Before I was wheeled to recovery, I asked the OB who performed my c-section if I could see my placenta. She had kind of an odd look on her face, but brought the pan over to me. She explained that I had placenta accreta, which is where the placenta had adhered to my uterus and had to be surgically removed, which is why it was in pieces. There was concern that it had become infected and it was being sent off to Pathology for a work-up. She also told me that Ahleia was posterior and the cord had been wrapped around her neck. Finally she told me that my sacrum had protruded into my pelvic cavity, which was what made it difficult for Ahleia’s head to descend properly because of her position. All of it came as a shock to me.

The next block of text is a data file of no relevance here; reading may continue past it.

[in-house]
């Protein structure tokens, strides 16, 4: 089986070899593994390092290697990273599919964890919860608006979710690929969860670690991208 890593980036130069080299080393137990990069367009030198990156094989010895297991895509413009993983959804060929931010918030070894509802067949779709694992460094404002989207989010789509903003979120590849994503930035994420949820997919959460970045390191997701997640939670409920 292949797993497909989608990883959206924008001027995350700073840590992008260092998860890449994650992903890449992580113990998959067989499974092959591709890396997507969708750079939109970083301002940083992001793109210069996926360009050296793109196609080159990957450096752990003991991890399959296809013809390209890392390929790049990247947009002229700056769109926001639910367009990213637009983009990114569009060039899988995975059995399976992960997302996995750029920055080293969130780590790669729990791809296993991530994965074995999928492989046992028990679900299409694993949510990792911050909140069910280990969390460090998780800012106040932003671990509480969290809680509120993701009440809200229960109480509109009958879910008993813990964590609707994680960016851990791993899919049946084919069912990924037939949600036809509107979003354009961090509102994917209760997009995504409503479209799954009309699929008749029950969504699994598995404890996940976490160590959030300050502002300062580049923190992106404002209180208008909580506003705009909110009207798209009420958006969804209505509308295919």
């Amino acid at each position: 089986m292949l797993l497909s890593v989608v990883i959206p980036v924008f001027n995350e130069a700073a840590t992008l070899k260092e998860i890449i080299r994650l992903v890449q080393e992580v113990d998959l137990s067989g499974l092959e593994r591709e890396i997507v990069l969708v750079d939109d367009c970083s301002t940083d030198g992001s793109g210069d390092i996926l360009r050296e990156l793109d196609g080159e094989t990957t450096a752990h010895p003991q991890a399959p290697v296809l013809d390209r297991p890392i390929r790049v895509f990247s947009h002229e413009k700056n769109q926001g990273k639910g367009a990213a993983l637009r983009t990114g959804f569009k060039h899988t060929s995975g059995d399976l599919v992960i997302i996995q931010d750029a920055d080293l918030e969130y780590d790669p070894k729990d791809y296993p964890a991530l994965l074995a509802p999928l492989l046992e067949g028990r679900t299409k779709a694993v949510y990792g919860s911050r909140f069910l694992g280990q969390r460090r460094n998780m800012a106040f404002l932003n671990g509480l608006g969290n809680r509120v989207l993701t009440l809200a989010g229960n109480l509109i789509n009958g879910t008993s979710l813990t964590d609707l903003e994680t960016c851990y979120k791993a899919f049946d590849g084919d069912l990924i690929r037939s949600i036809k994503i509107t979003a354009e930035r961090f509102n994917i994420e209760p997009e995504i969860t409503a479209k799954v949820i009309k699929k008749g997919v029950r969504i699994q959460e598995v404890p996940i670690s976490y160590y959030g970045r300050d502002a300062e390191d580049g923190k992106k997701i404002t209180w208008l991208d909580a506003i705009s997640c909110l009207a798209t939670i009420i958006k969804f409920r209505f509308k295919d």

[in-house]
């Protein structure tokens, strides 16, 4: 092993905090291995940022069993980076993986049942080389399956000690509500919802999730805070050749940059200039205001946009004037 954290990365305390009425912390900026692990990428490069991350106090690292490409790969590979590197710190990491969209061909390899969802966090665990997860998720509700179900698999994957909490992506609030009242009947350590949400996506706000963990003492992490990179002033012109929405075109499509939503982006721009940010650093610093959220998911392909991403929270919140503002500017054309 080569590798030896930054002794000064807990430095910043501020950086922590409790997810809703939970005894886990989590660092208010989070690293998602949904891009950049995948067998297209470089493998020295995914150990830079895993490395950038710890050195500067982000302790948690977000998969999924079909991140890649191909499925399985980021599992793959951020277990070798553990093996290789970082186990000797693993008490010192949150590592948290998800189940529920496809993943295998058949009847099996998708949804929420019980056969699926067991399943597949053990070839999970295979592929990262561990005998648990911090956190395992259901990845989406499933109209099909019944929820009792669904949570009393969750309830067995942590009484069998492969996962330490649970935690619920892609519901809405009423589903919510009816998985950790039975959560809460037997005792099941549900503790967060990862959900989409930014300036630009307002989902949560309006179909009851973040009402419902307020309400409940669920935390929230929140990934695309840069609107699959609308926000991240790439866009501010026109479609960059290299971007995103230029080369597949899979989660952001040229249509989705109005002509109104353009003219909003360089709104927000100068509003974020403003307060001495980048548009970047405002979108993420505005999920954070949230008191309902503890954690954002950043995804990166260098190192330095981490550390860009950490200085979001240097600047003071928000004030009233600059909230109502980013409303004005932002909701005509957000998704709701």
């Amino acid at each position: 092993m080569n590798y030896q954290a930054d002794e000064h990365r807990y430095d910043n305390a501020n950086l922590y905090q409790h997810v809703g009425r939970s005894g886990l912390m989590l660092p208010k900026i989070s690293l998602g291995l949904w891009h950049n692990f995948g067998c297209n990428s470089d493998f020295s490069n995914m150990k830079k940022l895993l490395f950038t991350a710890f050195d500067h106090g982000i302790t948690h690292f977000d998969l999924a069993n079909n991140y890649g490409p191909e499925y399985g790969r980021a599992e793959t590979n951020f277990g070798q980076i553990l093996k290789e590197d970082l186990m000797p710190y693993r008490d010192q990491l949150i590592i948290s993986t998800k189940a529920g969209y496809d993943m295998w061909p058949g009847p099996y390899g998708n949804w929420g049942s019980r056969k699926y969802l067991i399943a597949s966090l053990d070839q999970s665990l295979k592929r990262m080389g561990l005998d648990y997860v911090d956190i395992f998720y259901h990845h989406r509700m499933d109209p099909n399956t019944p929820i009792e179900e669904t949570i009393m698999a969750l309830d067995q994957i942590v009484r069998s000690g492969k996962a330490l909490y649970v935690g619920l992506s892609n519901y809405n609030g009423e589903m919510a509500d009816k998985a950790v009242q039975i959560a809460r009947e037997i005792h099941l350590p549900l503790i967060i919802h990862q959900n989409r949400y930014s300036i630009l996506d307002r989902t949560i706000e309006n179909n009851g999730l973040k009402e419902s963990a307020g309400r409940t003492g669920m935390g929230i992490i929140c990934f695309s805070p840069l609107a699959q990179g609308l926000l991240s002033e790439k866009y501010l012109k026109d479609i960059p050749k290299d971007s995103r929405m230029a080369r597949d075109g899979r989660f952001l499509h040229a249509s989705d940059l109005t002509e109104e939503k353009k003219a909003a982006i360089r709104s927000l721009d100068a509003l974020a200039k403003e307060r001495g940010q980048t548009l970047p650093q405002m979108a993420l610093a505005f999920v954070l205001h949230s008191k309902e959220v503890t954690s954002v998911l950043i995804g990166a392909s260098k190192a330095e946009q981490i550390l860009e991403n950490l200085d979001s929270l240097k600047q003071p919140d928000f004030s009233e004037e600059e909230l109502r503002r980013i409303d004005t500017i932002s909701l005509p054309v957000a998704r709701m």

I was wheeled to recovery (Ahleia went to the nursery) and was so relieved when the feeling started to come back in my body. I talked to some family and friends on the phone for a little while, and sat either with Seth or Sandi until they were able to bring me to my room. The room was a welcome respite. When I felt ready, Seth went to the nursery to get Ahleia. I felt very nervous waiting for him. The idea of a baby and the reality of a baby are two different things and I was so awed by her presence when I saw her for the first time that it scared me a little. It’s sad to say but I remember seeing her in the isolette, but don’t remember holding her for the first time. Exhaustion and medication altered my memory of the rest of that night. At some point I did nurse her, which I do sort of remember and she latched on pretty well, which was encouraging. She slept with me for at least part of the night – the only reason I know this is because there’s a picture of us cuddled up in the hospital bed, together at last.